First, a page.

Trial included one-third women, one-fourth blacks

The Beta-Blocker Evaluation of Survival Trial (BEST) tested the hypothesis that the addition of a beta adrenergic blocking agent to standard therapy — diuretics, digitalis, and an ACE inhibitor — would reduce mortality in men and women with moderate to severe CHF.

Gina Edness, RN, BSN, cardiomyopathy research nurse coordinator at Johns Hopkins Medical School in Baltimore had the responsibility of screening and recruiting patients for BEST. Once patients were in the study, she arranged close follow-up. "When there was uptitration of meds, they came in every two weeks in addition to frequent telephone calls. We had to ensure that they knew to call if there were any adverse events or side effects to the drug," she explains.

After initial uptitration, they were seen every three months and given MUGA scans — radionuclide ventriculograms — as well as chest X-rays and EKGs to look for reverse remodeling. "In cardiomyopathy patients, the heart gets smaller as ejection fraction improves." After that, there’s follow-up every six months, then at 12 months. At 12 months, the team repeated the MUGAs, chest X-rays, and EKGs. "Of course at every visit, we did a physician exam and discussed the side effects and any hospitalizations the patient may have had," she explains.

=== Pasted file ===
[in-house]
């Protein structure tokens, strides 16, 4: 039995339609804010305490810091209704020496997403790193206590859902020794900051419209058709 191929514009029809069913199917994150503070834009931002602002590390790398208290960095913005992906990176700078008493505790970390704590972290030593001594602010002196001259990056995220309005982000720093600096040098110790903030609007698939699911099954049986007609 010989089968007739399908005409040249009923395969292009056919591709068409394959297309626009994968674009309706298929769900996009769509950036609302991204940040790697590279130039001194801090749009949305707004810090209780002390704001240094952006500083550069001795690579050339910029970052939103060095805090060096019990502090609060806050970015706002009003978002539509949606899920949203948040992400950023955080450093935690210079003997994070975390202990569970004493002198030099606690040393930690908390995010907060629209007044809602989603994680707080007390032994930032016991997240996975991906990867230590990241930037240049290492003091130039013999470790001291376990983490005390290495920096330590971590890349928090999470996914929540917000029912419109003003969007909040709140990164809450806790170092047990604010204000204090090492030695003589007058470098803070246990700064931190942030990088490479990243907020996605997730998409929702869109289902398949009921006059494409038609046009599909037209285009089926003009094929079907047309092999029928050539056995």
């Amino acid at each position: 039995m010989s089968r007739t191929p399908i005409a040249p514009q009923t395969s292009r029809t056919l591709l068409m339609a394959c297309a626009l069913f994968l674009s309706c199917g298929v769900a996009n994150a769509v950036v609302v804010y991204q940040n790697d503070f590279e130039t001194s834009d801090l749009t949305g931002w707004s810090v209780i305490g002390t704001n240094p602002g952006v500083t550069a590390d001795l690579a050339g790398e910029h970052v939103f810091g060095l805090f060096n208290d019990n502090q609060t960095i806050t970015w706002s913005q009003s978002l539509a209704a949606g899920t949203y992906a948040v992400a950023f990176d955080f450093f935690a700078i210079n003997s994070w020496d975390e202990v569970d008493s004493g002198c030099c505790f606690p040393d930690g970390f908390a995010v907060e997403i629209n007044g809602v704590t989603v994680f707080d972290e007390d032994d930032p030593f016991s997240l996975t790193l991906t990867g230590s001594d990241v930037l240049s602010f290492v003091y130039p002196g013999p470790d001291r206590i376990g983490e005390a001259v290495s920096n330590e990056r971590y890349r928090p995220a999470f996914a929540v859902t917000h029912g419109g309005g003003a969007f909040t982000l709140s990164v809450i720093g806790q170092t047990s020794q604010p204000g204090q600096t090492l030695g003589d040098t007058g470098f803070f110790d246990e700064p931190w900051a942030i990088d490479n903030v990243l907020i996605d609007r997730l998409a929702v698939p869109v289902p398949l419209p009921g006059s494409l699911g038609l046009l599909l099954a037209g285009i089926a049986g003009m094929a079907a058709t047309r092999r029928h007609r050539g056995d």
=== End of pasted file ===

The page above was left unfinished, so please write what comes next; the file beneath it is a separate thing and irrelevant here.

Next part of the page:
Edness says BEST had a veteran population, and that had a lot to do with the larger percentage of black patients. "Also, we intentionally wanted to look at more blacks and more women. Typically in research white males are included in studies more than blacks and women."

- Inclusion criteria:

• Age > 18 years

• Left ventricular ejection fraction < 0.35

• NYHA Functional Class III or IV

• Female patients of childbearing potential must have a negative pregnancy test and use a reliable method of contraception.

• Current treatment (for at least 30 days) with an ACE inhibitor if tolerated and digitalis unless contraindicated

• Competent to give informed consent

- Exclusion criteria:

• CHF due to uncorrected primary valvular disease, uncorrected thyroid disease, obstructive/hypertrophic cardiomyopathy, pericardial disease, amyloidosis, active myocarditis, or malfunctioning artificial heart valve

• Heart transplant candidates

• Acute myocardial infarction within six months

• CABG, PTCA, or other cardiac surgery within 60 days; PTCA or cardiac surgery contemplated

• Severe or unstable angina (use of > six sublingual NTG weekly)

• Excluded medications: beta-blockers, calcium channel blockers, methylxanthines, tricyclic and tetracyclic antidepressants, MAO inhibitors, beta agonists, sympathomimetics, inotropes other than digitalis, certain antiarrhythmics with negative inotropic properties and amiodarone, or any other investigational agent

• Contraindication to beta adrenergic blockade

• Life expectancy < three years due to other life-threatening disease

• Active liver (total bilirubin > 3.0 mg %) or renal (creatinine > 3.0 mg %) disease, or any other disease that may affect the safety or efficacy of the study drug or life expectancy of the patient

• Uncontrolled diabetes mellitus with a history of hypoglycemic episodes

• Unstable decompensated heart failure

• An automatic, implantable cardiologic defibrillator that fired within three months

• Asymptomatic resting but awake heart rate < 50 bpm or symptomatic bradycardia with a heart rate < 60 bpm

• High degree AV block

• Active abuse of ethanol — > 00 gm ethanol/day

• Demonstrated noncompliance with previous medications